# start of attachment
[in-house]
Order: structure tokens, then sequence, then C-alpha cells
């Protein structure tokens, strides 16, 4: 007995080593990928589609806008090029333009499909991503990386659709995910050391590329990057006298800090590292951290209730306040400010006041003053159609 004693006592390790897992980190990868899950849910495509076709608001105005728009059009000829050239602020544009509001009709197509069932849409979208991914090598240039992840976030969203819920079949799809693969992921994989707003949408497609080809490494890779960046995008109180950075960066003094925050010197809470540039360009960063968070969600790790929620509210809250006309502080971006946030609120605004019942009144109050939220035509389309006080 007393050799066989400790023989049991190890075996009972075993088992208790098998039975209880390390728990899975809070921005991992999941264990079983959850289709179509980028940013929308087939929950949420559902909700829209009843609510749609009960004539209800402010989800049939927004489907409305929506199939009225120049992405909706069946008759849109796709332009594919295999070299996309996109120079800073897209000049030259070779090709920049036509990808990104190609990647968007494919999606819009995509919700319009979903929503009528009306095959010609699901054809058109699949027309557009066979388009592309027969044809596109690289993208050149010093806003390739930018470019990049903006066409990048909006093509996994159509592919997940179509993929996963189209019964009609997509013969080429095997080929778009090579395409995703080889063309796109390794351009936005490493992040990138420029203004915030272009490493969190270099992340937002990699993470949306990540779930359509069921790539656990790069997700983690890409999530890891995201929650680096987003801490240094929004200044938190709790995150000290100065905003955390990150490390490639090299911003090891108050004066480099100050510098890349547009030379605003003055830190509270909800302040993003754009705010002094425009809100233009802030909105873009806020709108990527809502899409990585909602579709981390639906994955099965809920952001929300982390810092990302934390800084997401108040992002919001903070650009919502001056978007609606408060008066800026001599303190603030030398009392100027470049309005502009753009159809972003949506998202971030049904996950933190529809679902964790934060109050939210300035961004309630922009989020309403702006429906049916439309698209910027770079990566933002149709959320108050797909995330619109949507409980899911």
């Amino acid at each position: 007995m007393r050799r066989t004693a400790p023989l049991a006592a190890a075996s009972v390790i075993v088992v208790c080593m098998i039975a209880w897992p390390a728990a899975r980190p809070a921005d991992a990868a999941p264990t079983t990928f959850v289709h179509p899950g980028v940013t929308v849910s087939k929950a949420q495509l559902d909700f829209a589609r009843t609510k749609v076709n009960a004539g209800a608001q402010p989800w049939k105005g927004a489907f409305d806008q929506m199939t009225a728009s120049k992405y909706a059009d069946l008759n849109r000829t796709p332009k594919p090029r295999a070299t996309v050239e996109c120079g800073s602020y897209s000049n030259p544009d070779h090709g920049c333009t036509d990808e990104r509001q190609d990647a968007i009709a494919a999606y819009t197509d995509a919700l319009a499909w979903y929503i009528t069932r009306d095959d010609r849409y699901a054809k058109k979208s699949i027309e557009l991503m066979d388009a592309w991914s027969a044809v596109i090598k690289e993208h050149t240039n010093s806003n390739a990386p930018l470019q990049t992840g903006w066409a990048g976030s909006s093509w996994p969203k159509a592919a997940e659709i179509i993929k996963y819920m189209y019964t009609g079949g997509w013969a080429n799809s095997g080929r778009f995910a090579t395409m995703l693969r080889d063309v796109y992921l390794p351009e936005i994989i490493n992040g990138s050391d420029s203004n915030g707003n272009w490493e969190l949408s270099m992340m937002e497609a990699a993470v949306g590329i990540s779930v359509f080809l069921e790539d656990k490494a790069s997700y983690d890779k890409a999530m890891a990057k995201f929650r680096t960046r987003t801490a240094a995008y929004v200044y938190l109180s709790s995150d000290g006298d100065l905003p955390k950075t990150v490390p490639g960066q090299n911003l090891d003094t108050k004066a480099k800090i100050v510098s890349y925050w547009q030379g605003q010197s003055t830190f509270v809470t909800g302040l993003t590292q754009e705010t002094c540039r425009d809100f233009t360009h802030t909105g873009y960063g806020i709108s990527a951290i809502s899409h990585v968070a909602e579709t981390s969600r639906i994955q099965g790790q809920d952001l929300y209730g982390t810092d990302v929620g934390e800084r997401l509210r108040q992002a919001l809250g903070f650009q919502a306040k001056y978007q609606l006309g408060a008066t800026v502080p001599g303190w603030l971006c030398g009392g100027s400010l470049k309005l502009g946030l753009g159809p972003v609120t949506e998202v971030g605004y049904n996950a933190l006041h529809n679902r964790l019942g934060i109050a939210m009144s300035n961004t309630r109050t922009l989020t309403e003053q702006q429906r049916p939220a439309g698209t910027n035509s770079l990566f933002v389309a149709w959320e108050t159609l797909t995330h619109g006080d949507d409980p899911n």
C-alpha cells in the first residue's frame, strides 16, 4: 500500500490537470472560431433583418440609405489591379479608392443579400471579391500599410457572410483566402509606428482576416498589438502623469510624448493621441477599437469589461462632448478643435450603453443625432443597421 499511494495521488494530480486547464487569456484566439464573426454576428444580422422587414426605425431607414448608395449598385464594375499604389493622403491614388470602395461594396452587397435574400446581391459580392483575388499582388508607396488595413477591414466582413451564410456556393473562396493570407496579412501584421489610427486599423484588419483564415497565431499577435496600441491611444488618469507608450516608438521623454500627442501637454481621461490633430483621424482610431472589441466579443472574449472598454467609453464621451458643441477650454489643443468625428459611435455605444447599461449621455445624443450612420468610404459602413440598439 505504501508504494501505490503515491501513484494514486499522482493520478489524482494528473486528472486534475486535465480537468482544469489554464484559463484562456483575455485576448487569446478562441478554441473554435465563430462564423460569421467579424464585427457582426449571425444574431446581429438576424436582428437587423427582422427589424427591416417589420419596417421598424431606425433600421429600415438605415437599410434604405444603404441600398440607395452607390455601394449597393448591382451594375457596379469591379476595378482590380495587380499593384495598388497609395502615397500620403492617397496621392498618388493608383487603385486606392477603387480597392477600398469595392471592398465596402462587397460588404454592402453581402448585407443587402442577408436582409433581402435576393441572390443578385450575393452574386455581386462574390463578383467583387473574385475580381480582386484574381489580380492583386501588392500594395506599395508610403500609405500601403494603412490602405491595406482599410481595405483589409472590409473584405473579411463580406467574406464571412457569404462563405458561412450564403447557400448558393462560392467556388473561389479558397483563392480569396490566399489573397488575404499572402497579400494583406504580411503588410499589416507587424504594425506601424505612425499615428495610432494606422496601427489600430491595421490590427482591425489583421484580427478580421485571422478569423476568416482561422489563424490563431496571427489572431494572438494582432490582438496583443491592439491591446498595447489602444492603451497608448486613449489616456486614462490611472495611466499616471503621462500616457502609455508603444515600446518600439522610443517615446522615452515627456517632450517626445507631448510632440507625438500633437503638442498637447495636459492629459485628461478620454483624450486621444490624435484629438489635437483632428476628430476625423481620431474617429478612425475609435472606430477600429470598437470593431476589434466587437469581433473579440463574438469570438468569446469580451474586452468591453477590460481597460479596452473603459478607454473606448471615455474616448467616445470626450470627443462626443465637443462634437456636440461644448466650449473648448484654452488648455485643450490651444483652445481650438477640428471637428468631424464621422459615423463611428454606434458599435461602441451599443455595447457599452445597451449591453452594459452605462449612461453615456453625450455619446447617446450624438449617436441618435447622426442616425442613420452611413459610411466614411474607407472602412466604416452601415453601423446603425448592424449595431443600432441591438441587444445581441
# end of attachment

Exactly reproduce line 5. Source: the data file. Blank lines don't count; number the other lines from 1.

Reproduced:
C-alpha cells in the first residue's frame, strides 16, 4: 500500500490537470472560431433583418440609405489591379479608392443579400471579391500599410457572410483566402509606428482576416498589438502623469510624448493621441477599437469589461462632448478643435450603453443625432443597421 499511494495521488494530480486547464487569456484566439464573426454576428444580422422587414426605425431607414448608395449598385464594375499604389493622403491614388470602395461594396452587397435574400446581391459580392483575388499582388508607396488595413477591414466582413451564410456556393473562396493570407496579412501584421489610427486599423484588419483564415497565431499577435496600441491611444488618469507608450516608438521623454500627442501637454481621461490633430483621424482610431472589441466579443472574449472598454467609453464621451458643441477650454489643443468625428459611435455605444447599461449621455445624443450612420468610404459602413440598439 505504501508504494501505490503515491501513484494514486499522482493520478489524482494528473486528472486534475486535465480537468482544469489554464484559463484562456483575455485576448487569446478562441478554441473554435465563430462564423460569421467579424464585427457582426449571425444574431446581429438576424436582428437587423427582422427589424427591416417589420419596417421598424431606425433600421429600415438605415437599410434604405444603404441600398440607395452607390455601394449597393448591382451594375457596379469591379476595378482590380495587380499593384495598388497609395502615397500620403492617397496621392498618388493608383487603385486606392477603387480597392477600398469595392471592398465596402462587397460588404454592402453581402448585407443587402442577408436582409433581402435576393441572390443578385450575393452574386455581386462574390463578383467583387473574385475580381480582386484574381489580380492583386501588392500594395506599395508610403500609405500601403494603412490602405491595406482599410481595405483589409472590409473584405473579411463580406467574406464571412457569404462563405458561412450564403447557400448558393462560392467556388473561389479558397483563392480569396490566399489573397488575404499572402497579400494583406504580411503588410499589416507587424504594425506601424505612425499615428495610432494606422496601427489600430491595421490590427482591425489583421484580427478580421485571422478569423476568416482561422489563424490563431496571427489572431494572438494582432490582438496583443491592439491591446498595447489602444492603451497608448486613449489616456486614462490611472495611466499616471503621462500616457502609455508603444515600446518600439522610443517615446522615452515627456517632450517626445507631448510632440507625438500633437503638442498637447495636459492629459485628461478620454483624450486621444490624435484629438489635437483632428476628430476625423481620431474617429478612425475609435472606430477600429470598437470593431476589434466587437469581433473579440463574438469570438468569446469580451474586452468591453477590460481597460479596452473603459478607454473606448471615455474616448467616445470626450470627443462626443465637443462634437456636440461644448466650449473648448484654452488648455485643450490651444483652445481650438477640428471637428468631424464621422459615423463611428454606434458599435461602441451599443455595447457599452445597451449591453452594459452605462449612461453615456453625450455619446447617446450624438449617436441618435447622426442616425442613420452611413459610411466614411474607407472602412466604416452601415453601423446603425448592424449595431443600432441591438441587444445581441